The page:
According to Tony Gentilcore of T-Nation, a true hip flexor stretch doesn’t require crazy ranges of motion. All you have to do is get into the half-kneeling position and then squeeze the glute of the side of your body that’s on the floor. This will posteriorly tilt the pelvis. Then, scoot forward about an inch or two, making sure to move through your hip, not your lower back.
According to fitness experts, you can achieve top speed by maximizing your power production. You can improve your body’s capacity to produce power through plyometric exercises, especially when you do them effectively and efficiently. Here are three plyometric exercises that can help you improve your power production and speed. It is important to concentrate on your ankle dorsiflexion and hip flexor mobility before plyometric and explosive exercises. It is easier to increase your mobility and then add explosive strength to your increased and functional range of motion.
- Depth jumps to standing long jumps
To make this exercise more effective, make sure that you transition from landing to doing a long jump as quickly as possible. During that time, your heel should not make a lengthy contact with the ground.
Start by standing on a box or bench that is at least 12 inches above the ground. Step off and land on your both feet. Upon landing, quickly execute a standing long jump as far as you can. Do three sets of five repetitions.
- Repetitive standing long jumps
Your lower body and arm swims swings are responsible for your coordination and drive. This exercise will help you how to minimize ground contact time while maintaining your forward momentum.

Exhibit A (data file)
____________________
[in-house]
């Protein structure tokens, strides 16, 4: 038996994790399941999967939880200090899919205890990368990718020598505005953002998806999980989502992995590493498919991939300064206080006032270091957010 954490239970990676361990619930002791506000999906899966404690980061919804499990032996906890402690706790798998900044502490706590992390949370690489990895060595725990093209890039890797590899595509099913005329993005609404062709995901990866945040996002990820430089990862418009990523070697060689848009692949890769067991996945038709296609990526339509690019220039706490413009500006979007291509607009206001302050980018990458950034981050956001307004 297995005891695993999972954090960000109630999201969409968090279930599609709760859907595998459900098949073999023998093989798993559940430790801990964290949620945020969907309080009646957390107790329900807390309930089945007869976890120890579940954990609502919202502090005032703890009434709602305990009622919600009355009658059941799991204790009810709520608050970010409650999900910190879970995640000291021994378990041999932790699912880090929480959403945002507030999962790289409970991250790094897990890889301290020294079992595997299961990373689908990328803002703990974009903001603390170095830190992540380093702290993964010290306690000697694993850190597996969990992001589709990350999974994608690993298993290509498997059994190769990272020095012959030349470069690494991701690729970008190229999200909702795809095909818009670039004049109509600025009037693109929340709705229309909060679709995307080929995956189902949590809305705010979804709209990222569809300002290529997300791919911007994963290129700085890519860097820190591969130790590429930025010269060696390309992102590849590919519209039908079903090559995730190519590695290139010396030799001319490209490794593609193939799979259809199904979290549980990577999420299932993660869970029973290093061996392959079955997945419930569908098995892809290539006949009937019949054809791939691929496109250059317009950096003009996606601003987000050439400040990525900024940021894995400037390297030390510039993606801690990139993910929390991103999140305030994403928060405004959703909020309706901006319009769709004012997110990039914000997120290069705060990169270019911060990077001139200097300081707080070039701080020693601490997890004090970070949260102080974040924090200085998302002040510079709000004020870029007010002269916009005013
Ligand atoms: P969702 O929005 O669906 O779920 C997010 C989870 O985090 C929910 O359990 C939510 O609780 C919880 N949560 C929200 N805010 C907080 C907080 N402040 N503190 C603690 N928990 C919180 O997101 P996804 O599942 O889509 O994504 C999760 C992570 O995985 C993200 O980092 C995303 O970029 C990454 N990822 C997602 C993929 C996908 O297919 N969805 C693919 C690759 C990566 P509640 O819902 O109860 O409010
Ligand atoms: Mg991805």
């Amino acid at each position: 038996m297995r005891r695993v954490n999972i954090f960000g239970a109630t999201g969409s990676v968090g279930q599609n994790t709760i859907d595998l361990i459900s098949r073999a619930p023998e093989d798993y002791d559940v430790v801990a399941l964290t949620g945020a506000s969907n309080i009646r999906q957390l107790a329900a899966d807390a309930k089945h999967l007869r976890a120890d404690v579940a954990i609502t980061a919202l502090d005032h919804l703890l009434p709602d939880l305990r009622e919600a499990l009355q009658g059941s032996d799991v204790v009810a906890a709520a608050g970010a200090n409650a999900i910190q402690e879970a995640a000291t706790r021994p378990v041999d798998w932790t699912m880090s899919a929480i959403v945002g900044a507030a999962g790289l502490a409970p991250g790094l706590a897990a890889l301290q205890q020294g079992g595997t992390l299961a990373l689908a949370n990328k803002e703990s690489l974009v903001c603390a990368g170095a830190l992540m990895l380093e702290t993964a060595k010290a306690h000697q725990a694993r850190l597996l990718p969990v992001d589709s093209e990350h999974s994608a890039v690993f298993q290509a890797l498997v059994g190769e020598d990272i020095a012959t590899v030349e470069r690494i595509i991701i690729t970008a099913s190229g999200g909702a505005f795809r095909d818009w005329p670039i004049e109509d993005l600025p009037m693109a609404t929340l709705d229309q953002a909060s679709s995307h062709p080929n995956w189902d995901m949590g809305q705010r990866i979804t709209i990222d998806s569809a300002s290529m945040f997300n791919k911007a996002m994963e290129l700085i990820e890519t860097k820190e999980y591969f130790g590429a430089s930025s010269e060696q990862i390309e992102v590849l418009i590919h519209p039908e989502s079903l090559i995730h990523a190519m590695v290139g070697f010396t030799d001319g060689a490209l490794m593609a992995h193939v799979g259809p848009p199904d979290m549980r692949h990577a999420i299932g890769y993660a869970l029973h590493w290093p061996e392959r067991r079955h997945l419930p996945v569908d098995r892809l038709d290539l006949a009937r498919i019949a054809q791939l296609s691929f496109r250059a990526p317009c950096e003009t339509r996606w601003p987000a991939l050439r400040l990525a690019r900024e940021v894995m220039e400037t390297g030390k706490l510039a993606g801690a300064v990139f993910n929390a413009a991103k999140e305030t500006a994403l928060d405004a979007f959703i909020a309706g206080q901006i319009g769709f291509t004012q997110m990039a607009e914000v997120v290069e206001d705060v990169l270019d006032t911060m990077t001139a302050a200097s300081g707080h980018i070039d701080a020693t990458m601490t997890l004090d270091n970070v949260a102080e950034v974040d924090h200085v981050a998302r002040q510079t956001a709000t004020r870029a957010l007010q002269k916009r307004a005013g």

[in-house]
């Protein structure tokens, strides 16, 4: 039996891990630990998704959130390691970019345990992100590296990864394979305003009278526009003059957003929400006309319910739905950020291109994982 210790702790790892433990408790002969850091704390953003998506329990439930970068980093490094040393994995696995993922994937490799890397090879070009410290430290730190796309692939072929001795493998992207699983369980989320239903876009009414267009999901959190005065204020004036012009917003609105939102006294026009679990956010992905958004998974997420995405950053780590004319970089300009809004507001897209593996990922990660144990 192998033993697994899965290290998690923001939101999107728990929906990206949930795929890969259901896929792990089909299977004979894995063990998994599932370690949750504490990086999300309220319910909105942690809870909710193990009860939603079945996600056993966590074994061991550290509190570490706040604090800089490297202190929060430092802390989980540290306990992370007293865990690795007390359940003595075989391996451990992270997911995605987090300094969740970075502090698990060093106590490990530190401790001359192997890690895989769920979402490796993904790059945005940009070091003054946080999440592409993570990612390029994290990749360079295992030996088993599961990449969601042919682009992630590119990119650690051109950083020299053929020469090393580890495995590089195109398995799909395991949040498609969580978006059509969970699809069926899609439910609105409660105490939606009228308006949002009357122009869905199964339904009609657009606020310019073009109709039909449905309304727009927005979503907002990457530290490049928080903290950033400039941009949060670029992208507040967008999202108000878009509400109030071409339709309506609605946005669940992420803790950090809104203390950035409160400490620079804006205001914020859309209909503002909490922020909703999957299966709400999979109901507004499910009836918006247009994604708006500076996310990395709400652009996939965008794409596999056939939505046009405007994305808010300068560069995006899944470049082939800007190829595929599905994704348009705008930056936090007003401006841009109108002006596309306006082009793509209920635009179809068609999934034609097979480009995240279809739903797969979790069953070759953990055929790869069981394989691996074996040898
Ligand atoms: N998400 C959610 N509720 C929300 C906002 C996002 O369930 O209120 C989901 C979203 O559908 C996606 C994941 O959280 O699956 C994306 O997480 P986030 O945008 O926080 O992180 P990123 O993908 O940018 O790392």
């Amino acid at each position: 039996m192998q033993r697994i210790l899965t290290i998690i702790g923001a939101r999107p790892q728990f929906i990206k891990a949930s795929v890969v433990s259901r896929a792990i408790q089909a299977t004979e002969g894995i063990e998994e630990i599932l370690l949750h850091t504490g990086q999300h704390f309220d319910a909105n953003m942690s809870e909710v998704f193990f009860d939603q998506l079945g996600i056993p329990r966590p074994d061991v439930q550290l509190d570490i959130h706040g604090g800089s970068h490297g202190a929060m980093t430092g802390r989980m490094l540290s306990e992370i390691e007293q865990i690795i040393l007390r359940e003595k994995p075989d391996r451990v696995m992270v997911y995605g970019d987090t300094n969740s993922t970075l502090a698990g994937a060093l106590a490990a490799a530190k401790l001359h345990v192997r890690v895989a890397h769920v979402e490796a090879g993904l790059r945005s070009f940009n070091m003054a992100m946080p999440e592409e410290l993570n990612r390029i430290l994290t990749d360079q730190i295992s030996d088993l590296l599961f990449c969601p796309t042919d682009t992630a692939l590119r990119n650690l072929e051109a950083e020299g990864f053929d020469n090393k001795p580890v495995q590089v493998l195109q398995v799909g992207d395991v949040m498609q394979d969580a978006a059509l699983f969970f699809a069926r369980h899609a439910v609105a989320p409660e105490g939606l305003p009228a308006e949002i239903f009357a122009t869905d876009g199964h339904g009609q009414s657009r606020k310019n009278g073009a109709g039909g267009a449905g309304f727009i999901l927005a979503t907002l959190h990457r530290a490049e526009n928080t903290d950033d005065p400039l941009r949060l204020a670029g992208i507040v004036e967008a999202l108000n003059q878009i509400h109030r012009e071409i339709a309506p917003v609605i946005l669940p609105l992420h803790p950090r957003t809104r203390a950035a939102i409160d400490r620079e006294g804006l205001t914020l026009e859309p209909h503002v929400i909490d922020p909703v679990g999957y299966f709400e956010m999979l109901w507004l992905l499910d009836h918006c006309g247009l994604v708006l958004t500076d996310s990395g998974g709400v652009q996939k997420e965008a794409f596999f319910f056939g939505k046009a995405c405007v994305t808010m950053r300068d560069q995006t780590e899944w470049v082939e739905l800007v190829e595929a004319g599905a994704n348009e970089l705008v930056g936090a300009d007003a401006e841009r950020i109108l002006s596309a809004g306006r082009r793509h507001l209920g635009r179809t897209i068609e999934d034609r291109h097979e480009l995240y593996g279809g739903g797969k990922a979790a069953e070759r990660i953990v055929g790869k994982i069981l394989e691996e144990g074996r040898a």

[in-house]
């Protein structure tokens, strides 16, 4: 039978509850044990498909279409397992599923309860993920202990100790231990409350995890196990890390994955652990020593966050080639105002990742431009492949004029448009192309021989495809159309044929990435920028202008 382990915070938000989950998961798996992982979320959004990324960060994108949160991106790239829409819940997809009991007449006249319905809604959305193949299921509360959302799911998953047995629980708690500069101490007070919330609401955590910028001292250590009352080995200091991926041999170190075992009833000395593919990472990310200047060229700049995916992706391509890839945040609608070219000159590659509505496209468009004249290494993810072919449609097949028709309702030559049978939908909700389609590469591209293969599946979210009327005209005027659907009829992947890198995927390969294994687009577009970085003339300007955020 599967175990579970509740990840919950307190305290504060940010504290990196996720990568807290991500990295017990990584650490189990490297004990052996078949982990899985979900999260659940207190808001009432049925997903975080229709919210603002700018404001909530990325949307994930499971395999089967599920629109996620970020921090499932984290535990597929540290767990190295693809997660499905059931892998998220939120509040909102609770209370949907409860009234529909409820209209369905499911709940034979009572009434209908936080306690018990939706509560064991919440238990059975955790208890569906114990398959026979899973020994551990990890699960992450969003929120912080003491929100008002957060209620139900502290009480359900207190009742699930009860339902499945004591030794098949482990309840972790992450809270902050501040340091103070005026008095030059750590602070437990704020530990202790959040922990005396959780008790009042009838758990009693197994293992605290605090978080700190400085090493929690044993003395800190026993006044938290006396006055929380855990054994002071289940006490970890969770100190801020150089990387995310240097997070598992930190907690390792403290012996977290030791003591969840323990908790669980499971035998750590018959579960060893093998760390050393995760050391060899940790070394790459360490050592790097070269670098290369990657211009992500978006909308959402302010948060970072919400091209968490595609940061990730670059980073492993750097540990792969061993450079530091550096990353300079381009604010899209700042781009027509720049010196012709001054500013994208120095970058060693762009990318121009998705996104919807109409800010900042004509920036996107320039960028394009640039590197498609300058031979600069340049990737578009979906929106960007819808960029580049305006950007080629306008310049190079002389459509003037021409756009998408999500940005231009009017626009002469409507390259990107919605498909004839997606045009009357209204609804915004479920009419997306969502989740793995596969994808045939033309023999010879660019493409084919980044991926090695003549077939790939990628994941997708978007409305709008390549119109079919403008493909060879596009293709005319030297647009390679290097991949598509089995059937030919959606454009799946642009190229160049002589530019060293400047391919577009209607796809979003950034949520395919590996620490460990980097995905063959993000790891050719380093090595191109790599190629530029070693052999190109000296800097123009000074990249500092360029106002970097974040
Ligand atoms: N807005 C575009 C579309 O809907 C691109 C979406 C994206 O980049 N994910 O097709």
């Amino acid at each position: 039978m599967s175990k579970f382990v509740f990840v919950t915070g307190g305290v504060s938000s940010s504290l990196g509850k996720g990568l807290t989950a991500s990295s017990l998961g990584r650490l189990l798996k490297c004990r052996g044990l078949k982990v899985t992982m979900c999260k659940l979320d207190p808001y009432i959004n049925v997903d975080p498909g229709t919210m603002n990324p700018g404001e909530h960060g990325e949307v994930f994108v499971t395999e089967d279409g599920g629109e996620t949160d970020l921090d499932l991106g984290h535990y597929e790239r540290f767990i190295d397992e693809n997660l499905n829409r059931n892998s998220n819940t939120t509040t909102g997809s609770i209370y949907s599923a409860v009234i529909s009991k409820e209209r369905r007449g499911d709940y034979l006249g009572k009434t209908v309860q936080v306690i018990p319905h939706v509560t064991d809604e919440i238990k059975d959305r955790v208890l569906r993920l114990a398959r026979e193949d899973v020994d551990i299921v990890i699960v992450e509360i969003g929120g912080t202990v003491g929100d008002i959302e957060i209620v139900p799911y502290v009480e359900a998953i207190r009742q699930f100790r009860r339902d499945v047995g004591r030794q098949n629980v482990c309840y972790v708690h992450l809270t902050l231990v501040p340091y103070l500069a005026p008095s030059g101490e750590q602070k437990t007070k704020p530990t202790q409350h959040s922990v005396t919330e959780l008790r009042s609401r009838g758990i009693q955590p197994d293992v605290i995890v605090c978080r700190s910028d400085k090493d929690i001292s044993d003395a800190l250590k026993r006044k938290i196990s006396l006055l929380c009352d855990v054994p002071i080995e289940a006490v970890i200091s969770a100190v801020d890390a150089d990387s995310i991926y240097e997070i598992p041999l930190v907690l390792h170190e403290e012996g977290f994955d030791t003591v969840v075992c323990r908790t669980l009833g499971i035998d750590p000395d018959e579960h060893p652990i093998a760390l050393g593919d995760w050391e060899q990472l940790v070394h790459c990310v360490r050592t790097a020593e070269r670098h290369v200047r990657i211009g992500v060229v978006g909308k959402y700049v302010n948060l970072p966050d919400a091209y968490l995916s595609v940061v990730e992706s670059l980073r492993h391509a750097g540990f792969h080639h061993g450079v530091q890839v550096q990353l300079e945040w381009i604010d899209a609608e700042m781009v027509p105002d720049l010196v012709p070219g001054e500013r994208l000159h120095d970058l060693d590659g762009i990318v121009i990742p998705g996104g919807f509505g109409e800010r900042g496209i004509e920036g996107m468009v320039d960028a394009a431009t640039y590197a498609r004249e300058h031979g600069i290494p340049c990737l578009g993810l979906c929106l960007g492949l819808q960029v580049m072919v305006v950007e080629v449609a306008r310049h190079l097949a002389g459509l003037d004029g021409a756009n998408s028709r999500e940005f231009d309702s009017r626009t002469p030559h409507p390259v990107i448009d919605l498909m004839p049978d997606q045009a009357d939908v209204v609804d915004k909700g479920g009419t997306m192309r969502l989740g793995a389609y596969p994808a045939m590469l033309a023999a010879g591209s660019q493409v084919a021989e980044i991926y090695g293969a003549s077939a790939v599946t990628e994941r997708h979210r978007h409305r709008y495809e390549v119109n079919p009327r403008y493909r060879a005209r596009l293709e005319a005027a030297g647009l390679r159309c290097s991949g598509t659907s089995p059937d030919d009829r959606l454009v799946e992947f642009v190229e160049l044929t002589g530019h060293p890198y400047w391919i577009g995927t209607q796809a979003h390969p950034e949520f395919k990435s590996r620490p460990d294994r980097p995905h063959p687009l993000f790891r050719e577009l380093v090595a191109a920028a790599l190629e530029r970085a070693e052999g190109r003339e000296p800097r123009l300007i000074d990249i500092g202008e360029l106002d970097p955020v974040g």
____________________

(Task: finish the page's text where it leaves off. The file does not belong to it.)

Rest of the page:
First, perform a standard standing long jump. Make sure that you don’t stop when landing. Then, quickly transition to another standing long jump. Keep moving forward and make sure to stay on the ball of your feet, pushing off with as much force as you can. Cover a distance of 20 yards and repeat this drill three times.
- Forward bounds
In this plyometric exercise, your goal is to create forward momentum by doing alternate pushes that mimic the sprinting stride. Take long powerful strides and concentrate on driving off the group with as much power as possible. As you bound forward, make sure to maintain proper arm swing and position. Also, ensure that all foot contact remains on the balls of your feet and that you maintain full backside extension and front side knee flexion through each push. Cover a distance of 20 yards and repeat this drill three times.
Sprinters’ Explosion Exercises
Achieving top sprinting speed is well and good, but you mustn’t forget how you start because it is what sets you up for success during a race. To improve your start, you must develop your explosive lower-body power. Here are three drills you can perform to achieve this.
- Short hill sprints